What a Charlotte Mason Education Looked Like

charlotte mason parent reviewThere’s a handful of sample lessons from three or four subjects in this Parents’ Review article.

The history lesson is taken from a book called The Story of the World (more on the correct title below), and was specifically about the war between Philip II of Spain and the Low Countries. To begin the lesson, the teacher first had:

“….the children tell me the meaning of the “Reformation,” and how it resulted in the rise of “Protestantism,” and how these two in their turn gave rise to the “Counter-Reformation” and the long struggle between Protestants and Catholics all over Europe….

I then explained that the struggle between the Protestants and Catholics was most bitter in Catholic countries under Protestant rulers, and in Protestant countries under Catholic rulers, and that to-day we were going to read about a struggle that took place in a partly-Protestant country which was ruled over by a Catholic king. At the same time I reminded them of the special interest we would take in this lesson since part of this same country was now taking part in another great struggle. [This lesson was given in 1915, or during WW1]…

After describing the character and rule of Philip, and after showing them his portrait, I read to them from The Story of the World (since only three of the children had copies of their own) a description of the scenery of the Low Countries which included the story of the little boy who saved his country by stopping up with his arm a hole which he found in a dyke.

Then, after a short narration, I showed the children, on the blackboard, a map of the Low Countries in which I had marked the towns of which we were going to read, at the same time reminding them of the present fate of some of these towns. I then read to them from The Story of the World the account of the beginning of the war with Spain, the arrival of Alva and his cruel tyranny, the capture of Brill by the “Beggars,” the sieges of Haarlem and Leyden by the Spaniards, and how the latter town was eventually saved by the opening of the dykes at the order of William the Silent, and then how the struggle at length ended in the Northern Provinces becoming the independent Protestant kingdom of Holland, and the Southern ones, the Catholic kingdom of Belgium.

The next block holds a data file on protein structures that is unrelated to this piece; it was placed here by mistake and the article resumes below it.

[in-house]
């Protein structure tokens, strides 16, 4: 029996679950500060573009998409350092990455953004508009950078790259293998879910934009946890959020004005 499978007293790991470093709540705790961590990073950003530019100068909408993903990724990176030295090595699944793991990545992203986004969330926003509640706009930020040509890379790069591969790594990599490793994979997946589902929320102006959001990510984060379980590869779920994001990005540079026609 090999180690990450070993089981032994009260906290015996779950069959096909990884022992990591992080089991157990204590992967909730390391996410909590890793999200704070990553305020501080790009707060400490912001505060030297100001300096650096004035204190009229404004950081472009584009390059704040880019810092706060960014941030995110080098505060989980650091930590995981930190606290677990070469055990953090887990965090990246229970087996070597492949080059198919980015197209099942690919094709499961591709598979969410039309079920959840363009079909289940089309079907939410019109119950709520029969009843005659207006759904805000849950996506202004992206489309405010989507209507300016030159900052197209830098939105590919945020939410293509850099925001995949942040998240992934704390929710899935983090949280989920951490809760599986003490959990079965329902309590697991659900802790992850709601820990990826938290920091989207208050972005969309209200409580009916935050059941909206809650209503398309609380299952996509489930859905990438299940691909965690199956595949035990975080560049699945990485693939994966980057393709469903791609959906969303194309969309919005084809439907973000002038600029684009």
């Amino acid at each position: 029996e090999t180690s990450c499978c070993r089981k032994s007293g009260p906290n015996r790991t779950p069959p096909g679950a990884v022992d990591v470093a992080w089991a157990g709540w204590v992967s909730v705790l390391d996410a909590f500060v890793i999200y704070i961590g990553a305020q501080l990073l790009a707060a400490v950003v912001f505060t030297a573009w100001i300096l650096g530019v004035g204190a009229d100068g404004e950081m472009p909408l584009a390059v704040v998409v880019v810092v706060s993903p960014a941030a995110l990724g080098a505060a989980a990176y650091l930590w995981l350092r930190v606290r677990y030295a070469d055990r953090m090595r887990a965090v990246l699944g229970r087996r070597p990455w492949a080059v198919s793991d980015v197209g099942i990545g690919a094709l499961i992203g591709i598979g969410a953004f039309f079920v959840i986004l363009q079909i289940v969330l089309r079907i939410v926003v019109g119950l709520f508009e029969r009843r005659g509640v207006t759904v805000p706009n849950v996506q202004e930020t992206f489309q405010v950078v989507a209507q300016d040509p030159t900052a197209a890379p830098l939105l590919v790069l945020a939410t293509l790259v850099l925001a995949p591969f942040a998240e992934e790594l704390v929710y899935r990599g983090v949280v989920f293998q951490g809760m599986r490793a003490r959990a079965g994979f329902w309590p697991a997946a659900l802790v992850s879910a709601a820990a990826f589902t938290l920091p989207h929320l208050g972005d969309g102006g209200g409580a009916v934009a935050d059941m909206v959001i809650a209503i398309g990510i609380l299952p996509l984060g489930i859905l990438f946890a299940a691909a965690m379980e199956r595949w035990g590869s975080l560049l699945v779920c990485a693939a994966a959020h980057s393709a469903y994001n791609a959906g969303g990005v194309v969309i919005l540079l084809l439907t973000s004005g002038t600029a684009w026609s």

The lesson ended in a narration which, in nearly all cases, was very good.”


This lesson was supposed to last 25 minutes.  The teacher introduced the lesson by first having the students narrate what they knew about the background.  Then the teacher added some additional information they might not be expected to know, and connected the places in the lesson with places currently in the news (this won’t apply to every lesson, of course), as well as some biographical information and a portrait of one of the main characters in the day’s lesson.

She read from the book, had narrations, some mapwork related to the reading, additional reading, and then concluded with narration.  That’s a lot to pack in to 25 minutes.  That’s also more than most people think is included in Charlotte Mason’s methods.

The history book mentioned is probably the one authored by Margaret or M.B. Synge, also at googlebooks. That particular history by Synge is not at Gutenberg or Amazon, but A Book of Discovery The History of the World’s Exploration, From the Earliest Times to the Finding of the South Pole is. I really like her works.

Picture Talk was also 25 minutes-

Picture Talk.

The picture chosen was “The Miraculous Draught of Fishes” by Raphael.

raphael miraculous draught of fishes

The teacher began by asking the students what they could tell about the painter.

“Next I told them of the history of this picture, how it had been designed for a tapestry, and how after finding it, and 6 others, in Brussels, cut into strips, Rubens brought them over to England, where they were bought by Charles I, and were afterwards repaired.

Then, so that the children should have the events of the picture before their minds, I read them the account of The Draught of Fishes from St. Luke’s Gospel.

After studying the picture for several minutes, the children, in turn, described it to me….

Then, after a few appreciative words from myself, on the life and energy displayed, on the beauty of the forms, and on the beautiful shading of the picture, I let the children draw the chief lines of the composition.